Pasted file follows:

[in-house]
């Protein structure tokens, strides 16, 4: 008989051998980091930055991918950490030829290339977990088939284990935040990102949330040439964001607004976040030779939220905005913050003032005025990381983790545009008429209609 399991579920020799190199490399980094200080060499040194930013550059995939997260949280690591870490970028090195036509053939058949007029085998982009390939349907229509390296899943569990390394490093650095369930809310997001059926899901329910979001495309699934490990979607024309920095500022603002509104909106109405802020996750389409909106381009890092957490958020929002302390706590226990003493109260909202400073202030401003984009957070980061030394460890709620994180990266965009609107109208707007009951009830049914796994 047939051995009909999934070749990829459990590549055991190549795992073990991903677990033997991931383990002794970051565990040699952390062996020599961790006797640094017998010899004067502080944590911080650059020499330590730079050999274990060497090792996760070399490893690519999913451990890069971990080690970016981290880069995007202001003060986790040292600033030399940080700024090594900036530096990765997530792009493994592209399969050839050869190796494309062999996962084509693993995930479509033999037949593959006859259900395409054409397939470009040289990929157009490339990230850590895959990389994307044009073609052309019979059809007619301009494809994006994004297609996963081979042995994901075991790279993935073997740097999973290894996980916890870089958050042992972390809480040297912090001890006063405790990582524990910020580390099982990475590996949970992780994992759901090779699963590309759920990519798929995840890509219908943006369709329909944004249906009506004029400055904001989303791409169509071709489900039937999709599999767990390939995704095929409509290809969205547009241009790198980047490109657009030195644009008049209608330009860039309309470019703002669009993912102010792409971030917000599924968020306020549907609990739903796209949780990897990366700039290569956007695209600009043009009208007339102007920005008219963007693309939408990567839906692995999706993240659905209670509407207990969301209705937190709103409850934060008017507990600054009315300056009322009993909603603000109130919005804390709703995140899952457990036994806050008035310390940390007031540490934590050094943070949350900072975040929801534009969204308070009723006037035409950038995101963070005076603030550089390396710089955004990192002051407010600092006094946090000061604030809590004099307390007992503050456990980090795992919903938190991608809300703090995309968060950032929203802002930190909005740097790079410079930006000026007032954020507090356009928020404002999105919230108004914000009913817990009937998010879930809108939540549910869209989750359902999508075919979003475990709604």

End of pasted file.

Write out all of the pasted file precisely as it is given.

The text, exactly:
[in-house]
């Protein structure tokens, strides 16, 4: 008989051998980091930055991918950490030829290339977990088939284990935040990102949330040439964001607004976040030779939220905005913050003032005025990381983790545009008429209609 399991579920020799190199490399980094200080060499040194930013550059995939997260949280690591870490970028090195036509053939058949007029085998982009390939349907229509390296899943569990390394490093650095369930809310997001059926899901329910979001495309699934490990979607024309920095500022603002509104909106109405802020996750389409909106381009890092957490958020929002302390706590226990003493109260909202400073202030401003984009957070980061030394460890709620994180990266965009609107109208707007009951009830049914796994 047939051995009909999934070749990829459990590549055991190549795992073990991903677990033997991931383990002794970051565990040699952390062996020599961790006797640094017998010899004067502080944590911080650059020499330590730079050999274990060497090792996760070399490893690519999913451990890069971990080690970016981290880069995007202001003060986790040292600033030399940080700024090594900036530096990765997530792009493994592209399969050839050869190796494309062999996962084509693993995930479509033999037949593959006859259900395409054409397939470009040289990929157009490339990230850590895959990389994307044009073609052309019979059809007619301009494809994006994004297609996963081979042995994901075991790279993935073997740097999973290894996980916890870089958050042992972390809480040297912090001890006063405790990582524990910020580390099982990475590996949970992780994992759901090779699963590309759920990519798929995840890509219908943006369709329909944004249906009506004029400055904001989303791409169509071709489900039937999709599999767990390939995704095929409509290809969205547009241009790198980047490109657009030195644009008049209608330009860039309309470019703002669009993912102010792409971030917000599924968020306020549907609990739903796209949780990897990366700039290569956007695209600009043009009208007339102007920005008219963007693309939408990567839906692995999706993240659905209670509407207990969301209705937190709103409850934060008017507990600054009315300056009322009993909603603000109130919005804390709703995140899952457990036994806050008035310390940390007031540490934590050094943070949350900072975040929801534009969204308070009723006037035409950038995101963070005076603030550089390396710089955004990192002051407010600092006094946090000061604030809590004099307390007992503050456990980090795992919903938190991608809300703090995309968060950032929203802002930190909005740097790079410079930006000026007032954020507090356009928020404002999105919230108004914000009913817990009937998010879930809108939540549910869209989750359902999508075919979003475990709604």